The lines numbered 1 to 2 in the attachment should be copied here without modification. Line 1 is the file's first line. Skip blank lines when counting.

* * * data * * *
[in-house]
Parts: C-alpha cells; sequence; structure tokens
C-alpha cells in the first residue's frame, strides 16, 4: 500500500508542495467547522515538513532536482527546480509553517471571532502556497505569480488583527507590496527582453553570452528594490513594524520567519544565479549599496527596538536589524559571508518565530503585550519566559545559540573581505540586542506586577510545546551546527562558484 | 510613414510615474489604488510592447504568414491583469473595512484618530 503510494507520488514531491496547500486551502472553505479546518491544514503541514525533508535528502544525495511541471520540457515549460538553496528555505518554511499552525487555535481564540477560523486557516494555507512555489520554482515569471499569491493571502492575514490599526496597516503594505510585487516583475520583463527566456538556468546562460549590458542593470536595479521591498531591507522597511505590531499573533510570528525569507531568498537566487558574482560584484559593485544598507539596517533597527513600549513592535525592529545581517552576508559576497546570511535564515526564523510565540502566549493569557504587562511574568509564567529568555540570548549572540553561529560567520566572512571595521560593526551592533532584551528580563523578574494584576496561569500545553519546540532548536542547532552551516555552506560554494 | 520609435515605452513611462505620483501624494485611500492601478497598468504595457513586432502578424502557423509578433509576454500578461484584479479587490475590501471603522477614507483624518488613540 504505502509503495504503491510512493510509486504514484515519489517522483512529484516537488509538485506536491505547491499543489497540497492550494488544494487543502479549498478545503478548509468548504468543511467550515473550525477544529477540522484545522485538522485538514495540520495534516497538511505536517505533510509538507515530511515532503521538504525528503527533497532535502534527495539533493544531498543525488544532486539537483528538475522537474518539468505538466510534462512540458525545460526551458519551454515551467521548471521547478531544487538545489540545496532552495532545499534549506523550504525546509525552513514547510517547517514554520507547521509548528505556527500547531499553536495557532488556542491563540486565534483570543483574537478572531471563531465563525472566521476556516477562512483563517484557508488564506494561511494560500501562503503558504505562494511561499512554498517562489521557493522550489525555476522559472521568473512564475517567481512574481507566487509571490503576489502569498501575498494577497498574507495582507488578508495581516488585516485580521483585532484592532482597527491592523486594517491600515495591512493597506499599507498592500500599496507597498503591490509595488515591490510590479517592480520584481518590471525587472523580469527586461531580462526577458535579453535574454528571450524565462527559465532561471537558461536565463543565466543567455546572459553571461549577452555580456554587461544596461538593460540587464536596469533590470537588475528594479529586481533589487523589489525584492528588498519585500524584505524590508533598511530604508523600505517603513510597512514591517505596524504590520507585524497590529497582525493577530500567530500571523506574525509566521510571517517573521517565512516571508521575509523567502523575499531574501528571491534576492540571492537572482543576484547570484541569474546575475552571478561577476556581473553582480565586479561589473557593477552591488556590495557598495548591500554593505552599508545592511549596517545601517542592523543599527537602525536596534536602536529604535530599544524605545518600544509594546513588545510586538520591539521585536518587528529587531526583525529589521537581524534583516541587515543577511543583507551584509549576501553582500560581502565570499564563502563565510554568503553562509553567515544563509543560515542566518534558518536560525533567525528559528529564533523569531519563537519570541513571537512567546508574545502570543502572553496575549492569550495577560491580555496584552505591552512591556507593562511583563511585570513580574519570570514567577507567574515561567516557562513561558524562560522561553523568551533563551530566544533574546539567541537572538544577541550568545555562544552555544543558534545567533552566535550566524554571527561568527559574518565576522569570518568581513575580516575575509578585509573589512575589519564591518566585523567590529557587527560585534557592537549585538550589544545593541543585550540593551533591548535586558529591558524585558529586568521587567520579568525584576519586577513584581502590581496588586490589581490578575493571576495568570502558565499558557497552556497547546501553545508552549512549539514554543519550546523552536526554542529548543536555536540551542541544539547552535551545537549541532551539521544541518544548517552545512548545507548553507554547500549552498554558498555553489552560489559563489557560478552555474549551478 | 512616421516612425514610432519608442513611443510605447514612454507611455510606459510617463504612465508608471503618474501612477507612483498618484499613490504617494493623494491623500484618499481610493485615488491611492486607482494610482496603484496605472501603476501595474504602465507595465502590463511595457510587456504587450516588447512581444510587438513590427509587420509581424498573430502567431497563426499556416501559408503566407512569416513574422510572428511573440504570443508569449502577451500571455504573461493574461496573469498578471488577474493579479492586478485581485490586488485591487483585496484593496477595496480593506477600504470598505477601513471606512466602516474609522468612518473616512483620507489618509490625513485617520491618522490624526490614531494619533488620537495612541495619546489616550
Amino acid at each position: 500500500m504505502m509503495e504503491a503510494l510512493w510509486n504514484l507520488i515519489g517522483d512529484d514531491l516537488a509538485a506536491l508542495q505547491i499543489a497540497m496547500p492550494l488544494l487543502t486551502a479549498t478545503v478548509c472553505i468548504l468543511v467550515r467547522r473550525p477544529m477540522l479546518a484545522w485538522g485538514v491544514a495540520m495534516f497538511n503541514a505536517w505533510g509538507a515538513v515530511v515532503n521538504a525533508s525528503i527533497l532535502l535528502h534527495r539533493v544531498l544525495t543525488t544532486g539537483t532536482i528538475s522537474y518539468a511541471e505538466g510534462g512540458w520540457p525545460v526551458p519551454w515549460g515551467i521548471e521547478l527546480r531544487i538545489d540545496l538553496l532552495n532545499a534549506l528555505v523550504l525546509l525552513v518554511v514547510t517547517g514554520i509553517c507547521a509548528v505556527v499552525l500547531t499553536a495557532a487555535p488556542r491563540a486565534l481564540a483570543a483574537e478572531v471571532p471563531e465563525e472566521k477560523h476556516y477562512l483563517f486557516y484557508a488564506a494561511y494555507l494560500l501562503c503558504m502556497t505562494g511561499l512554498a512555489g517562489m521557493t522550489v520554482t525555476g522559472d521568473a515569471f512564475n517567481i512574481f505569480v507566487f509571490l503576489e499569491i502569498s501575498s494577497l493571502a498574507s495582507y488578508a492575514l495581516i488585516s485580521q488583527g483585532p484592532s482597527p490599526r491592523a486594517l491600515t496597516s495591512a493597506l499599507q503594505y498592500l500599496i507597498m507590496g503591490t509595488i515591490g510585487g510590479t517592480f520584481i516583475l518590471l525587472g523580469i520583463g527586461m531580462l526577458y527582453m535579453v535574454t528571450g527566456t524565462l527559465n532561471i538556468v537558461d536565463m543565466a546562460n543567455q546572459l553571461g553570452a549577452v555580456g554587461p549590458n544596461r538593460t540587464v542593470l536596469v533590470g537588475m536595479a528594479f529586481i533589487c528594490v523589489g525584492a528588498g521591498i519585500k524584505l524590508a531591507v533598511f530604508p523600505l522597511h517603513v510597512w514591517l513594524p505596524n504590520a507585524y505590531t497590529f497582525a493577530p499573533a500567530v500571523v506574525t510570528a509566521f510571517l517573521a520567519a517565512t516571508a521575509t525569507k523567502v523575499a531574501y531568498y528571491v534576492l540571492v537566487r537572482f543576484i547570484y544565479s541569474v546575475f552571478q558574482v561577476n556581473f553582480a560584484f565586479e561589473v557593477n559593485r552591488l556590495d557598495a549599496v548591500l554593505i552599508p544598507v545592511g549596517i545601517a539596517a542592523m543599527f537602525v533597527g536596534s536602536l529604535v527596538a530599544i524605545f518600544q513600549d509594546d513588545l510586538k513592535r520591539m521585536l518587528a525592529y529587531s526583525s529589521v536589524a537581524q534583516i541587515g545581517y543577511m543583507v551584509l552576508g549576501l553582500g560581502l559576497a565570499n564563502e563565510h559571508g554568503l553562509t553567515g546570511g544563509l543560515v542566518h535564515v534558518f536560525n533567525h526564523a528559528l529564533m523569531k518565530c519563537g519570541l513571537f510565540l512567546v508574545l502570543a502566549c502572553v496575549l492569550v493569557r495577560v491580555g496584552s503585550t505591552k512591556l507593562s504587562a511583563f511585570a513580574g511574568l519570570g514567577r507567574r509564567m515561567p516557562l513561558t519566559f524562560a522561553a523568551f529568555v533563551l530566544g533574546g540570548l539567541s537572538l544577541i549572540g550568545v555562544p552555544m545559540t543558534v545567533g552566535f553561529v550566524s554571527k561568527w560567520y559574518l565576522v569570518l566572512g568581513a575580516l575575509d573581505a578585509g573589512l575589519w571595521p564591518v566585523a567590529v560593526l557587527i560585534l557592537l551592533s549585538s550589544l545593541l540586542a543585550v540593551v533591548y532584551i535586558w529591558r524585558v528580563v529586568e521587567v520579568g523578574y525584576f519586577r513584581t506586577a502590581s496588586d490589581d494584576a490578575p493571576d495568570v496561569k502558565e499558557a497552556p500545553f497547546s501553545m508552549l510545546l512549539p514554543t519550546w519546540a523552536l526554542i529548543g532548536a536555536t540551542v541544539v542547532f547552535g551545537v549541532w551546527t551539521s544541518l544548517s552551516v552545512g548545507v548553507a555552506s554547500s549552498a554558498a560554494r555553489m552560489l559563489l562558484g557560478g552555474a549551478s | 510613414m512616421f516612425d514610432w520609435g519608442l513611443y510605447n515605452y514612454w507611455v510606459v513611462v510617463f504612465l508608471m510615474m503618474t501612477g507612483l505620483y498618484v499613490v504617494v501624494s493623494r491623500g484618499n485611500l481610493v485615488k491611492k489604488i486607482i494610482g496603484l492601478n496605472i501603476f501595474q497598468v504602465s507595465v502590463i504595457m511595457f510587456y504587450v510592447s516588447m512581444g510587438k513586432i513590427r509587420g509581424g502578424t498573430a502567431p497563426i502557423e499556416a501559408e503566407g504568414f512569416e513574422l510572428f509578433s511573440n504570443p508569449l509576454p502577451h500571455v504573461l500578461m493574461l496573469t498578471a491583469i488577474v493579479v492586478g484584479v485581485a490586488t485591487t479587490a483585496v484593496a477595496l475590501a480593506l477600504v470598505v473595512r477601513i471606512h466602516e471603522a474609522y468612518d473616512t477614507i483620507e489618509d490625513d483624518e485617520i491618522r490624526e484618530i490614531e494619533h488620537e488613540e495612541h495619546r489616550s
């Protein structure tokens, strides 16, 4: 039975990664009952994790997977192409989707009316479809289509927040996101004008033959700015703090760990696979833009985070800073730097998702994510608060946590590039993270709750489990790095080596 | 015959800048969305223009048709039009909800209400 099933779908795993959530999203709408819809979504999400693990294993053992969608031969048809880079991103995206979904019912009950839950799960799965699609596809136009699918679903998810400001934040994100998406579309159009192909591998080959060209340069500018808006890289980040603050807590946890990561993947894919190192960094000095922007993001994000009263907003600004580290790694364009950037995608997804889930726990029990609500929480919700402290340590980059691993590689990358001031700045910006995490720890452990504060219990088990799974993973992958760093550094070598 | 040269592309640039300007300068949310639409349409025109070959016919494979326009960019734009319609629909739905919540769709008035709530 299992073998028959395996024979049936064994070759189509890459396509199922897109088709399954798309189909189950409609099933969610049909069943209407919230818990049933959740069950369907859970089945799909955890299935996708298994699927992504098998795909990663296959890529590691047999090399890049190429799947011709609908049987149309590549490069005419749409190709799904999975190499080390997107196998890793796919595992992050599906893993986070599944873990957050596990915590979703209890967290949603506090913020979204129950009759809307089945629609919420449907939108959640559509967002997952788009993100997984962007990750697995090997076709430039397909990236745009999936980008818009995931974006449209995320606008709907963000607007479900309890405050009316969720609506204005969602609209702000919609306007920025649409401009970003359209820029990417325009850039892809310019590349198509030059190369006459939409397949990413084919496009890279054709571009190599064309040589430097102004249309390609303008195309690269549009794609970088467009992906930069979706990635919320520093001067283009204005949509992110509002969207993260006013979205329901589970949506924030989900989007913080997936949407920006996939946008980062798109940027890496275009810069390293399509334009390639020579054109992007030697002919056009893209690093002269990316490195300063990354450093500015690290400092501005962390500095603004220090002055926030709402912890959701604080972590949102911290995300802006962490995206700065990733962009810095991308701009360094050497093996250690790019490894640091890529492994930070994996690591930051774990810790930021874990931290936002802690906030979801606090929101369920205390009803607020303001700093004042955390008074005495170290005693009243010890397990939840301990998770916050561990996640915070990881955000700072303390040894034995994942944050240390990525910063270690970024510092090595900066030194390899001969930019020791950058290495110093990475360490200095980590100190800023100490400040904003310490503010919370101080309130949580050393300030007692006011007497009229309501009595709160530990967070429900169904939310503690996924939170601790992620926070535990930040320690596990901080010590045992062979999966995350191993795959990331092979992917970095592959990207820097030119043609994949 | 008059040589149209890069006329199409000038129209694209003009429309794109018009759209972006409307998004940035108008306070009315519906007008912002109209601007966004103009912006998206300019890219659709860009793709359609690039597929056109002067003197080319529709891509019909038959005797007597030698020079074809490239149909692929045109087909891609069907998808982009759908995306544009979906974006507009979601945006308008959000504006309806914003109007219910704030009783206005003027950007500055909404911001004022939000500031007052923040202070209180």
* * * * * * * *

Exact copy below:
[in-house]
Parts: C-alpha cells; sequence; structure tokens